The perfect squares are the numbers that are the result of multiplying a whole number by itself.

On Tuesday,

**we saw that every perfect square is the sum of two consecutive triangular numbers**, such as 21 + 15 = 36 = 6², illustrated below with 21 black asterisks (6+5+4+3+2+1) and 15 red asterisks (1+2+3+4+5).

*** * * * * ***

*** * * * * ***

*** * * * * ***

*** * * * * ***

*** * * * * ***

*** * * * * ***

Here is another summation method that gives us the perfect squares, once again illustrated with squares made from asterisks, starting with 1² = 1.

*****

2² = 4 = 1 + 3.

*** ***

*** ***

3² = 9 = 1 + 3 + 5.

*** * ***

*** * ***

*** * ***

4² = 16 = 1 + 3 + 5 + 7.

*** * * ***

*** * * ***

*** * * ***

*** * * ***

The most direct way to state this is

*n*² is the sum of the first

*n*odd numbers or

*n*² = 1 + 3 + ... + (2

*n*- 1).

Taking the sum of a pattern of numbers is very common in math, so we took the capital Greek letter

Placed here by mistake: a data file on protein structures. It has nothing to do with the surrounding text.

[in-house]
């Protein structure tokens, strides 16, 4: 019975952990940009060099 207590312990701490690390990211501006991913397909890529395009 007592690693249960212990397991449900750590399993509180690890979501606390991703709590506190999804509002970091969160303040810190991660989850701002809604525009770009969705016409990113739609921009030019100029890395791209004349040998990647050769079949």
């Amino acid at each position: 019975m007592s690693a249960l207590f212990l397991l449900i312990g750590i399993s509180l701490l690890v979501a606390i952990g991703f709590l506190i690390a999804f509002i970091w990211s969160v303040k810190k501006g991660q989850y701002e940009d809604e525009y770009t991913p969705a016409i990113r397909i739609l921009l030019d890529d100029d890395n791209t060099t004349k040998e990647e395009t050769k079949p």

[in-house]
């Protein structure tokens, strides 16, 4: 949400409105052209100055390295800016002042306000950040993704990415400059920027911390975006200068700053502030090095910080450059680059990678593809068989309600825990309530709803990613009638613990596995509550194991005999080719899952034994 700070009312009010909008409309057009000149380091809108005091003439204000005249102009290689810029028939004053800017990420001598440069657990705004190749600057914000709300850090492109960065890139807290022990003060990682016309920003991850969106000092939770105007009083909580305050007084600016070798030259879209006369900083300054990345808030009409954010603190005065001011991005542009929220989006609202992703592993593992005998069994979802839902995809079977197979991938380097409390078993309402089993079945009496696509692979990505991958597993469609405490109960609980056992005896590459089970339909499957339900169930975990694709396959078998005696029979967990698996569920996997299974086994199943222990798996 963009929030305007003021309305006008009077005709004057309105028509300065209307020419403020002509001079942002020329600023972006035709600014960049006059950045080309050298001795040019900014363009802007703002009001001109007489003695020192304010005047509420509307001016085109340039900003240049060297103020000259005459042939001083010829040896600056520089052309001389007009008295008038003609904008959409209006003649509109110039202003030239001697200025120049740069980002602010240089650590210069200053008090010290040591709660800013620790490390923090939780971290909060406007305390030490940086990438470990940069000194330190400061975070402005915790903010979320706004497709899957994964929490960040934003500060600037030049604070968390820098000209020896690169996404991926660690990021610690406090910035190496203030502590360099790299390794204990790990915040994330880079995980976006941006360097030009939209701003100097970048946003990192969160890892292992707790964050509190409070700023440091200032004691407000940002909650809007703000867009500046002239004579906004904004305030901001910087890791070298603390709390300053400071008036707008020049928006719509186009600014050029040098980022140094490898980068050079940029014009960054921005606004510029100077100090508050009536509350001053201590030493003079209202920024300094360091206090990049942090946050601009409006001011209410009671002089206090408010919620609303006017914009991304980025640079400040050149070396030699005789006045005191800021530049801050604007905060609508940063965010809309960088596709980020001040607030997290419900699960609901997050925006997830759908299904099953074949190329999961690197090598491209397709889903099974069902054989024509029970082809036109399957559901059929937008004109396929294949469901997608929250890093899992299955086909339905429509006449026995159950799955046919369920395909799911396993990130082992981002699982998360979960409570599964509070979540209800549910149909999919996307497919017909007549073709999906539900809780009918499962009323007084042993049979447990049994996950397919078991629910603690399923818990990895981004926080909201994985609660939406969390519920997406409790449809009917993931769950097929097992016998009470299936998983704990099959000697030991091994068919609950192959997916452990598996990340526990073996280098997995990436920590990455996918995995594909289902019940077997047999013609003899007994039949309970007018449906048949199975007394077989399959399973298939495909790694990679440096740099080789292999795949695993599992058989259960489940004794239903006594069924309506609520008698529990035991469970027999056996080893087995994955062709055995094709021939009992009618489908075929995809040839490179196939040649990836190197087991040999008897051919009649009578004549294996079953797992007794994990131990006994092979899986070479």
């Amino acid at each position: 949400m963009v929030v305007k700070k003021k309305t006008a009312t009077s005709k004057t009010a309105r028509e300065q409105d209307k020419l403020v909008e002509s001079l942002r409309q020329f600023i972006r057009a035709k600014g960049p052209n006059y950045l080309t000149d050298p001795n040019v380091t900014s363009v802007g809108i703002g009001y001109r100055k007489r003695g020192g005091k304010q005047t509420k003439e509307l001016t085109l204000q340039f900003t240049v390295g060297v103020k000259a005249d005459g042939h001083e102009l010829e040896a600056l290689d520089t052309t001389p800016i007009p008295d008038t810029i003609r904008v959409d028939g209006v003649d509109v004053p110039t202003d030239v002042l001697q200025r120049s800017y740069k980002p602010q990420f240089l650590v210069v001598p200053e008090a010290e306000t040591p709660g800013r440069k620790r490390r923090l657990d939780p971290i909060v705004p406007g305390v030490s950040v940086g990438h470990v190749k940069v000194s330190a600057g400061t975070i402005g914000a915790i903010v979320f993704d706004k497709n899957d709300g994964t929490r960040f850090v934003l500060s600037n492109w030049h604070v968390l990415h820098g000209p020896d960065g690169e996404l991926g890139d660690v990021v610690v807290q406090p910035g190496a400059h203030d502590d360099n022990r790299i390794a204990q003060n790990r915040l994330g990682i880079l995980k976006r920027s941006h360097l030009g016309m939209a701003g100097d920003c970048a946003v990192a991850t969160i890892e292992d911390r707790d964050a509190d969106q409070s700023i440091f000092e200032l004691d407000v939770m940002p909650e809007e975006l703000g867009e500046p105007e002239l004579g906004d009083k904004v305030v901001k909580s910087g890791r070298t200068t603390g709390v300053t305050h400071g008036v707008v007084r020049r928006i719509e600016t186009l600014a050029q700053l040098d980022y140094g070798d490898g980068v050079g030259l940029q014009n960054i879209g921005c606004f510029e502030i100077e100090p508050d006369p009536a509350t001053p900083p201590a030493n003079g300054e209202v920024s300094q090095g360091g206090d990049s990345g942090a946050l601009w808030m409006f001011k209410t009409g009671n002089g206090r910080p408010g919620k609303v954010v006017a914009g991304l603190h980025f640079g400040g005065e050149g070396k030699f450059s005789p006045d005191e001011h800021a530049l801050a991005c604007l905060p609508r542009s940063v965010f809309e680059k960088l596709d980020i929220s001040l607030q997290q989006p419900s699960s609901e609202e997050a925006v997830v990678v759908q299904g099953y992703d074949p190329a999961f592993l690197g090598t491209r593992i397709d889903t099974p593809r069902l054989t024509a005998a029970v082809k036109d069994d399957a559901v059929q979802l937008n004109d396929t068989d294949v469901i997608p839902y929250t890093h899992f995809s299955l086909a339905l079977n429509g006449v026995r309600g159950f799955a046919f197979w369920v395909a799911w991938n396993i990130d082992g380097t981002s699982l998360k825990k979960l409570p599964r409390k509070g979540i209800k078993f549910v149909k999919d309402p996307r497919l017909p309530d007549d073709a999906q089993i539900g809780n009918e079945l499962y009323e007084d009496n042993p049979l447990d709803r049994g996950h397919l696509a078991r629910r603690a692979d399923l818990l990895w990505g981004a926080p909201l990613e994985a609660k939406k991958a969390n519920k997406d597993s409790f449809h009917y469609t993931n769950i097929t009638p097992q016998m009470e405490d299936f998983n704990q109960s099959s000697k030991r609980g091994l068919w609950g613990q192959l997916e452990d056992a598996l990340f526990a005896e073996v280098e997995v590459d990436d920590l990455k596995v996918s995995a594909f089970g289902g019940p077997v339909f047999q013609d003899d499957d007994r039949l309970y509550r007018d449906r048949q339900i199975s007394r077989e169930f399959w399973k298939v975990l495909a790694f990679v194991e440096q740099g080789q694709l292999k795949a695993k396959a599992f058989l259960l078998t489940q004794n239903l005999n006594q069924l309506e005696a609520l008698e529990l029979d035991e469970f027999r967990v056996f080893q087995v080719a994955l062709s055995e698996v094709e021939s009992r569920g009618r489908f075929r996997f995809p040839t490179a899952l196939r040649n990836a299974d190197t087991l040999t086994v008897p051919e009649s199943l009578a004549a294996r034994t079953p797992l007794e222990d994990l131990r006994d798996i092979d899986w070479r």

*sigma*as the symbol for summation. Blogger software doesn't have an easy way for me to write

*sigma*correctly, so I will add a picture.

The big thing at the front that looks like an M lying on its side is the

*sigma*. I also introduced a new variable

*k*, which is the counting variable. The symbols above and below the

*sigma*mean "

*k*starts at 1, and increases by 1 each time until it gets to

*n*, then we stop". The (2

*k*- 1) shows the things we are adding together.

When

*k*= 1, then 2(1) - 1 = 1.

When

*k*= 2, then 2(2) - 1 = 3.

When

*k*= 3, then 2(3) - 1 = 5.

When

*k*= 4, then 2(4) - 1 = 7.

etc. ...

Tomorrow: a pattern concerning squares and the prime numbers of the form 4

*k*+ 1.

## No comments:

## Post a Comment